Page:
[OPE-L] G20: Reform the IMF and World bank

From: glevy@PRATT.EDU
Date: Mon Oct 17 2005 - 15:45:59 EDT


but it's not at all clear which _specific_ reforms they are in favor of.
Still, the fact that they are talking about reform -- even if it turns out
to be empty talk -- might be seen as a response to pressures from the
international anti-globalization movement?  Which reforms will they
actually support?

In solidarity, Jerry

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G20 calls for reform of IMF and World Bank
By Andrew Balls and Richard McGregor in Xianghe
Financial Times, October 16 2005


The G20 group of the world's leading rich and developing countries
called for reform of the International Monetary Fund and the World
Bank, to improve their governance, strategy and operations.


The G20 said that the governance of the fund and the bank has not
kept pace with changes in the global economy  notably the growth of
Asian economies, including China and its southeast Asian neighbours.

"The G20 underscores the critical importance of achieving concrete
progress on quota reform by the next International Monetary Fund and
World Bank Meetings in Singapore," its statement at the conclusion of
the weekend meeting said.

IMF quotas determine a country's capacity to borrow from the fund and
also its shares of the votes on the IMF board. It is expected that
reforming the IMF board would pave the way for a similar reform at
the bank.

Finance ministers and central bankers, who met over the weekend in
Xianghe, just outside Beijing, also highlighted the risks to the
global outlook from sustained high oil prices, trade imbalances and
building protectionist pressures.

The G20 members pledged to pursue policies and reforms to reduce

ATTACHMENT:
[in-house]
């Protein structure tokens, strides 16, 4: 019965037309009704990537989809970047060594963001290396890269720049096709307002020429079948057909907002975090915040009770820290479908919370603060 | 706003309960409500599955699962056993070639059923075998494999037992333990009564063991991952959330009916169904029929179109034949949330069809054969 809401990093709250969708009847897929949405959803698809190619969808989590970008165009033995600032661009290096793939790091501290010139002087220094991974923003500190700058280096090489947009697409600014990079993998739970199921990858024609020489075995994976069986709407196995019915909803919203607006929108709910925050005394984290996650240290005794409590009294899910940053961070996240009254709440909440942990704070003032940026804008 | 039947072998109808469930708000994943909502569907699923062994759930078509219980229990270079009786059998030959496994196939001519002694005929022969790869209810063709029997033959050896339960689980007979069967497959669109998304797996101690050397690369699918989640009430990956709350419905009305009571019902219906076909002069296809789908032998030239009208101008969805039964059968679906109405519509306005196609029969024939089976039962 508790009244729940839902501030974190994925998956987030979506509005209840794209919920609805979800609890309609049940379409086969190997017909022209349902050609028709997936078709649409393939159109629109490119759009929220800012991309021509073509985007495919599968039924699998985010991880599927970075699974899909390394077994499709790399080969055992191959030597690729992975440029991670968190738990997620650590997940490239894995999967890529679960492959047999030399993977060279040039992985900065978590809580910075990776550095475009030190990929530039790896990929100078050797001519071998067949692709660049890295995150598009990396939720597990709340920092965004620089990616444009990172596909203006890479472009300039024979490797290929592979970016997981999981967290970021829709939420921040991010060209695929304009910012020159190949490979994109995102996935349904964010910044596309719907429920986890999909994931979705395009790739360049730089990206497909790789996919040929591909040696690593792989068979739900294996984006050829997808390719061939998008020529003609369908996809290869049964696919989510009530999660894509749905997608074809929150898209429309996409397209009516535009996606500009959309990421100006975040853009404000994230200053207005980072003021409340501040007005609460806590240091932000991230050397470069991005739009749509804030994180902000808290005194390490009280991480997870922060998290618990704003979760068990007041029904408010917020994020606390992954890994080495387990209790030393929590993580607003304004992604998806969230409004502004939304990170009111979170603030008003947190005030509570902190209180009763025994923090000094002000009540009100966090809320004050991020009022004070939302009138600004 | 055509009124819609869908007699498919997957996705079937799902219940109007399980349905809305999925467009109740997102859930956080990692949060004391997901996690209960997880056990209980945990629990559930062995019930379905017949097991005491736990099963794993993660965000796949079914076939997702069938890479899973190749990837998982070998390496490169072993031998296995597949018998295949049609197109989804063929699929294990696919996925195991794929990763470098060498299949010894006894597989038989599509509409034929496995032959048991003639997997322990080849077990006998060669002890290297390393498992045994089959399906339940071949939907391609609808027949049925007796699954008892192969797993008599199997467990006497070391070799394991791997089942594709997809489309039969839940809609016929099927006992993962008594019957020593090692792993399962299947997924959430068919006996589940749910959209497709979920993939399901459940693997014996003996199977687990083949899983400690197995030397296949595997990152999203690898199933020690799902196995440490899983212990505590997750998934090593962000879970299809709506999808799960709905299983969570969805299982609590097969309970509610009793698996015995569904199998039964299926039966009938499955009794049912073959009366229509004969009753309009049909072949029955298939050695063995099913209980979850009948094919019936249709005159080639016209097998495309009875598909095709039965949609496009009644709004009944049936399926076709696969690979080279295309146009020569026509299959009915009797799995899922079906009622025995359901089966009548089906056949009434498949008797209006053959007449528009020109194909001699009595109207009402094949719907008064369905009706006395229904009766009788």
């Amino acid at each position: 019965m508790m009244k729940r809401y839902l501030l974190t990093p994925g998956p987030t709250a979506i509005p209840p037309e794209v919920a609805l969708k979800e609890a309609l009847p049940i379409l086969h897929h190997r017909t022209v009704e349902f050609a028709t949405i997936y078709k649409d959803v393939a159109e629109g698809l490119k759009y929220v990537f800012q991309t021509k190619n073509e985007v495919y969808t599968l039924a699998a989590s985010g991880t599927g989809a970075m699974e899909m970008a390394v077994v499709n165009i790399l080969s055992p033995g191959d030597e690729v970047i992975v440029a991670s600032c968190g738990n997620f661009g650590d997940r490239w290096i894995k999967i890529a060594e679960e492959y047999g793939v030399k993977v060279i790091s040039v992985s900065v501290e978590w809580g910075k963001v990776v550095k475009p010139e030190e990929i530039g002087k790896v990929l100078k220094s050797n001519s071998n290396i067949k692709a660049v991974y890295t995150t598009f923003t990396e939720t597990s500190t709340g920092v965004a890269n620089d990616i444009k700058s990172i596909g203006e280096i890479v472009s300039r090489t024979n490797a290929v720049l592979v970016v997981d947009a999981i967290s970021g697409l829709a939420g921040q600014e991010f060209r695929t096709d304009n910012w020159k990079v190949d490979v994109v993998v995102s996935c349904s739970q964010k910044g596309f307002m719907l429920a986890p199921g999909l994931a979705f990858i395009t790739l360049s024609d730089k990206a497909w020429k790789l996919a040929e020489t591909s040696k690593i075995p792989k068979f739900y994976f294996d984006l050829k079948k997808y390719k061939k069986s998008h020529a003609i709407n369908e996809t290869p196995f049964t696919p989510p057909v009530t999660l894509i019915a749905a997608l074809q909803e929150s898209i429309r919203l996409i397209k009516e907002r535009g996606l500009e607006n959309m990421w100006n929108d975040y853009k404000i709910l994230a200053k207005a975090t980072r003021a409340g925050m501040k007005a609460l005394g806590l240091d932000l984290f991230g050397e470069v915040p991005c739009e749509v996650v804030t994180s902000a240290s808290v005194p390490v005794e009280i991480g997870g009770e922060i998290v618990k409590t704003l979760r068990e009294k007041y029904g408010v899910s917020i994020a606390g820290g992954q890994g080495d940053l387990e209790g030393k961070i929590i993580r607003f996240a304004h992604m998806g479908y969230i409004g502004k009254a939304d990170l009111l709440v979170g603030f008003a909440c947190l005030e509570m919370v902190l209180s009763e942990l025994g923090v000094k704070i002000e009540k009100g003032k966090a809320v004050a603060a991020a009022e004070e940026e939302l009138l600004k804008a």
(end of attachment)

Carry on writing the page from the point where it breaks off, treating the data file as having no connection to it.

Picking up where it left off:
imbalances in the global economy, though there was little discussion
of the specific actions required. The group  which brings together the
leading industrialised countries, large emerging markets and oil
exporters  is seen as more of a discussion forum than a
decision-making body.

The G20 statement said that the risks to the world economic expansion
were on the downside, warning of that the high oil price and trade
imbalances threatened to "exacerbate uncertainties and aggravate
global economic and financial vulnerabilities.

"Bearing in mind our shared responsibilities, we are determined to
implement the necessary fiscal, monetary and exchange rate policies,
and accelerate structural adjustments to resolve these imbalances and
overcome these risks," it said.

The build-up of foreign exchange reserves in Asian countries, which
is contributing to global trade imbalances, is seen in part as
self-insurance against future troubles in financial markets, so that
countries do not have to borrow from the IMF again as they did in the
1990s.

Rodrigo Rato, IMF managing director, has made the need to increase
Asia's weight in the fund a key part of his own strategic review of
the body, saying that the "legitimacy" of the institution has been
called into question by outdated governance.

Mr Rato's IMF review has received plaudits for making governance
reform a priority but otherwise has received mix reviews, with critics
saying he has raised a number of questions about the role of the fund
while providing few answers. The G20 called for greater clarity in the
roles of the two organisations.

Past efforts to reform IMF quotas have collapsed because large
countries were not prepared to accept a reduction in their overall
share of the votes and some countries continued to resist the reforms
during the weekend meeting, ministers said yesterday.

It is not clear how an agreement will be reached, but the G20 has at
least given the matter greater prominence than it has had in the past.

As well as voting shares, another item on the agenda is
representation on the board. Eight of the 24 seats are filled by
Europeans. The US view is that that the eurozone countries should
consolidate to one seat to allow a more representative board and
reduce the overall number of seats.

The G20 statement also said that the senior management of the IMF and
the World Bank should be selected "based on merit"  but it was
silent on the matter of selecting the managing director of the fund
and the president of the bank, where the jobs are traditionally divided
up by Europe and the US.


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